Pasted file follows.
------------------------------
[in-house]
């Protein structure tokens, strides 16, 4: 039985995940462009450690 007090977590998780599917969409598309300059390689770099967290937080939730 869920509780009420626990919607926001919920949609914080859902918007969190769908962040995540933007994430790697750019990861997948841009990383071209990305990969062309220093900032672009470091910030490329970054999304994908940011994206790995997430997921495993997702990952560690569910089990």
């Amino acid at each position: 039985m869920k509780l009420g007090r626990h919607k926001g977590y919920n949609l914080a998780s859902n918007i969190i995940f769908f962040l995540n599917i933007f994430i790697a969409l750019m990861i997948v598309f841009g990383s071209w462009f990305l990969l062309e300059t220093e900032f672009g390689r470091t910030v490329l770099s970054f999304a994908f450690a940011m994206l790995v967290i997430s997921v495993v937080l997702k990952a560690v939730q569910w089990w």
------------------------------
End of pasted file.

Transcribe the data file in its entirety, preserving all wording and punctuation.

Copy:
[in-house]
């Protein structure tokens, strides 16, 4: 039985995940462009450690 007090977590998780599917969409598309300059390689770099967290937080939730 869920509780009420626990919607926001919920949609914080859902918007969190769908962040995540933007994430790697750019990861997948841009990383071209990305990969062309220093900032672009470091910030490329970054999304994908940011994206790995997430997921495993997702990952560690569910089990």
């Amino acid at each position: 039985m869920k509780l009420g007090r626990h919607k926001g977590y919920n949609l914080a998780s859902n918007i969190i995940f769908f962040l995540n599917i933007f994430i790697a969409l750019m990861i997948v598309f841009g990383s071209w462009f990305l990969l062309e300059t220093e900032f672009g390689r470091t910030v490329l770099s970054f999304a994908f450690a940011m994206l790995v967290i997430s997921v495993v937080l997702k990952a560690v939730q569910w089990w």